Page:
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Keep your translations in line - with Preact!

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                        keep your translations in line  -  with preact!

preact-i18nline brings I18nline to Preact via the html translate attribute. I18n doesn't get any easier than this.


preact-i18nline lets you do this:

<p translate="yes">
  Hey {}!
  Although I am <Link to="route">linking to something</Link> and
  have some <strong>bold text</strong>, the translators will see
  <strong><em>absolutely no markup</em></strong> and will only have a
  single string to translate :o

Write your components as you normally would, and just put a translate="yes" attribute on any element/component that needs to be localized. Seriously.

And because the default translation is inline, it will be used as a fallback if a translation is missing or hasn't happened yet.

Best of all, you don't need to maintain separate translation files anymore; I18nline will do it for you.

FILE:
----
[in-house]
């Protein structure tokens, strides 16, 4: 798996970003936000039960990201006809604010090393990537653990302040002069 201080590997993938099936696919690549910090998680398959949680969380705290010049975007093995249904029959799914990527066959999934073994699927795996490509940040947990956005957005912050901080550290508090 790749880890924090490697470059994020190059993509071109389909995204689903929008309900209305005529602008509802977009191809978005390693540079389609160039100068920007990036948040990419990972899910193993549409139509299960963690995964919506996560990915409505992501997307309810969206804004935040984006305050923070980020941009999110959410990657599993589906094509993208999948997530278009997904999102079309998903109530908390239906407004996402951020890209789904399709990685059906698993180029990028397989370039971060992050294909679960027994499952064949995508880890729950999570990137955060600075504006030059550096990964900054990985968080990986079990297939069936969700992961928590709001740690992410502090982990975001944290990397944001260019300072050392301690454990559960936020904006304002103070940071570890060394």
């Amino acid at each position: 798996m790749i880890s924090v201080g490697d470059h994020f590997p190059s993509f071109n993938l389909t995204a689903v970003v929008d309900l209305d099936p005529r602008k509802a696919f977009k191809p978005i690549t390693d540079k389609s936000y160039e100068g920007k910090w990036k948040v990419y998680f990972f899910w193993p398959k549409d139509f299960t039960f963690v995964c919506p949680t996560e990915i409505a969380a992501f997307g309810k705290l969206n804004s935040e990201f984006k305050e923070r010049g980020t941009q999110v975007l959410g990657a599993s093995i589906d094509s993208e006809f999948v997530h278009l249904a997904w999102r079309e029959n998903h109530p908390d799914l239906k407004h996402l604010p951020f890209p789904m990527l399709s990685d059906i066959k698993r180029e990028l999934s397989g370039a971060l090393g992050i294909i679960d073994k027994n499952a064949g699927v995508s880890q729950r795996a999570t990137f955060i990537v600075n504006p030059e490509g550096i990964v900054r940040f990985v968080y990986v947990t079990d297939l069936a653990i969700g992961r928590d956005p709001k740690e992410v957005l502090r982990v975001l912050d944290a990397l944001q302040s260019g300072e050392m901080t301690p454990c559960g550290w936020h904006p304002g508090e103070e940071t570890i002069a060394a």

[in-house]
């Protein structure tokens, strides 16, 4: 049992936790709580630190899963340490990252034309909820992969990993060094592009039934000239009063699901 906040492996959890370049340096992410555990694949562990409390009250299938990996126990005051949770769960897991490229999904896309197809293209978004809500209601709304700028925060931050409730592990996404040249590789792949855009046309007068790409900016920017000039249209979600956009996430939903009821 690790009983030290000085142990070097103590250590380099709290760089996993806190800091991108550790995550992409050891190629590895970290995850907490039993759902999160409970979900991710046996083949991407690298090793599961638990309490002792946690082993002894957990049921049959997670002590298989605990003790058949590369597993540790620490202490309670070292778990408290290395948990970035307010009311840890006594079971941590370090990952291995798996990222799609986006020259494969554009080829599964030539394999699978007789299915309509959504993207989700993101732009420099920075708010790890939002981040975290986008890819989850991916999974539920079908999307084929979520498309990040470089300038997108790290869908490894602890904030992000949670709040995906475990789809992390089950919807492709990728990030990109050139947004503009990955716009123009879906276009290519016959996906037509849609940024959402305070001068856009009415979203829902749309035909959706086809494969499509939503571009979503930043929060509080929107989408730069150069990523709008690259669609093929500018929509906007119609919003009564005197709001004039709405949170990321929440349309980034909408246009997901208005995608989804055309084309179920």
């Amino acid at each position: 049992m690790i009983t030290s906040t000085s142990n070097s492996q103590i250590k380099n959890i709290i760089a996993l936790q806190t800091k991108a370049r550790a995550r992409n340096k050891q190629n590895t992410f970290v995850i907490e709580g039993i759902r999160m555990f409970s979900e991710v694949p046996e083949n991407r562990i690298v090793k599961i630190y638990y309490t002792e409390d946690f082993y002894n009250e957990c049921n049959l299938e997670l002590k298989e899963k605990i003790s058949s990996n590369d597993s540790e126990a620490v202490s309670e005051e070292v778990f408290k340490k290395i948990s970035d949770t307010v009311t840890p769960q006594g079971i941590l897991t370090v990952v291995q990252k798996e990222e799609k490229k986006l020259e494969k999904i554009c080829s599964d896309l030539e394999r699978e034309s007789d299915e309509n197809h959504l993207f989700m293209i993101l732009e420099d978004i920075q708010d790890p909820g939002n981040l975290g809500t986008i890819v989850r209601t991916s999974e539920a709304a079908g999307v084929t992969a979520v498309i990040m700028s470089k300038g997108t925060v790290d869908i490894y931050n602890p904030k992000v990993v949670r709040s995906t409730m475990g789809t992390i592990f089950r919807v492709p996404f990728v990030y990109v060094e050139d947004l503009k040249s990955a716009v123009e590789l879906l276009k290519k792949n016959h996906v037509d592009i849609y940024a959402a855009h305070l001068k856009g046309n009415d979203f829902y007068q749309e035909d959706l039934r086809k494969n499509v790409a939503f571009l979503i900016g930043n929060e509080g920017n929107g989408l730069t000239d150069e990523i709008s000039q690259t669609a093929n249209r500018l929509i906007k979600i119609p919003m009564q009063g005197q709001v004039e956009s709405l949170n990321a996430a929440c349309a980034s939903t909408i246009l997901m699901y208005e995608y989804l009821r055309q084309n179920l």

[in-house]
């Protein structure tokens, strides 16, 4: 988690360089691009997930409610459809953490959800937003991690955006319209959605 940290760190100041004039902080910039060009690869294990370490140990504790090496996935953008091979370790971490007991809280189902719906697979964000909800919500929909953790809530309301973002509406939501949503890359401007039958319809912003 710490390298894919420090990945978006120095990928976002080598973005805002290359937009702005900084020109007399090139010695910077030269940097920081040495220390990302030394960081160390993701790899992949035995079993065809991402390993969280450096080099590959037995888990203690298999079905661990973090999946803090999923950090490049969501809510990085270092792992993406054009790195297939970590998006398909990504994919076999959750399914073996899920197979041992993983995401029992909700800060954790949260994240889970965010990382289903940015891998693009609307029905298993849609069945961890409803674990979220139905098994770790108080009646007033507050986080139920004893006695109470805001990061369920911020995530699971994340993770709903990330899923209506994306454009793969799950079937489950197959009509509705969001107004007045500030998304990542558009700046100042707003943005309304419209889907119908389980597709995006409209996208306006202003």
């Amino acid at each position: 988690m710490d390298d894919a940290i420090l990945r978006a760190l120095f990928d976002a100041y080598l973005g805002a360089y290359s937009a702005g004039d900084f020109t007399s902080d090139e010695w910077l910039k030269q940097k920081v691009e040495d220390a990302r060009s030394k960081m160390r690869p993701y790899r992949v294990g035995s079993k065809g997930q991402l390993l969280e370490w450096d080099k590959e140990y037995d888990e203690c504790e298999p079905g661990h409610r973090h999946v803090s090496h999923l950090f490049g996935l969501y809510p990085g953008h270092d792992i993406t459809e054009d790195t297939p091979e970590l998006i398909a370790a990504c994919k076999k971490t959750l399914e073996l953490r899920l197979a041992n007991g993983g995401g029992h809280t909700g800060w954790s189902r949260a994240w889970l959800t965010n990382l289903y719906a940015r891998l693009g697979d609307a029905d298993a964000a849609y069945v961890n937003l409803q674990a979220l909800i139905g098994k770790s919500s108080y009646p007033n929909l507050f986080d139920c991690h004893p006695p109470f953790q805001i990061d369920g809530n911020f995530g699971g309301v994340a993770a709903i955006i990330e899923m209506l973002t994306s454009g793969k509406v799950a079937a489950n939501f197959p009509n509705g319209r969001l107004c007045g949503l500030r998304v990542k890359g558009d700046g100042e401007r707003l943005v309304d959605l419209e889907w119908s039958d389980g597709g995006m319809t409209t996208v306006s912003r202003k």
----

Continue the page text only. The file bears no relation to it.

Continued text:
What is this?

This project is a port of react-i18nliner by Jon Jensen to Preact, a 3kB alternative to React.

How does it work?

preact-i18nline preprocesses your JSX, transforming it into something truly localizable. It infers placeholders for expressions and wrappers for elements/components, and separates the localizable string. At runtime, it localizes the string, interpolating the wrappers and placeholders into the correct locations.

Localizable strings are detected both from the text nodes, as well as from translatable attributes within the translate="yes" element.

preact-i18nline enhances I18nline, so that it can extract any of these translate="yes" strings from your codebase (in addition to regular I18n.t calls). Once you get everything translated, just stick it on I18n.translations and everything will Just Work™.



A placeholder will be created for the input:

<label translate="yes">
  Create <input /> new accounts

As well as for arbitrary JSX expressions:

<div translate="yes">
  Welcome back, {}.

By default, placeholder keys will be inferred from the content, so a translator would see "Create %{input} keys" and "Welcome back, %{user_name}". For complicated expressions, these placeholder keys can get a bit long/gnarly. Having to retranslate strings that "changed" just because you refactored some code is terrible, so you can use keys to be a bit more explicit:

<label translate="yes">
  Create <input key="numAccounts" onChange={this.addAccounts} /> new

In this case the extracted string would just be "Create %{num_accounts} new accounts"


Translators won't see any components or markup; they will be replaced with a simple wrapper notation. In this example, the extracted string would be "That is *not* the right answer":

<div translate="yes">
  That is <b>not</b> the right answer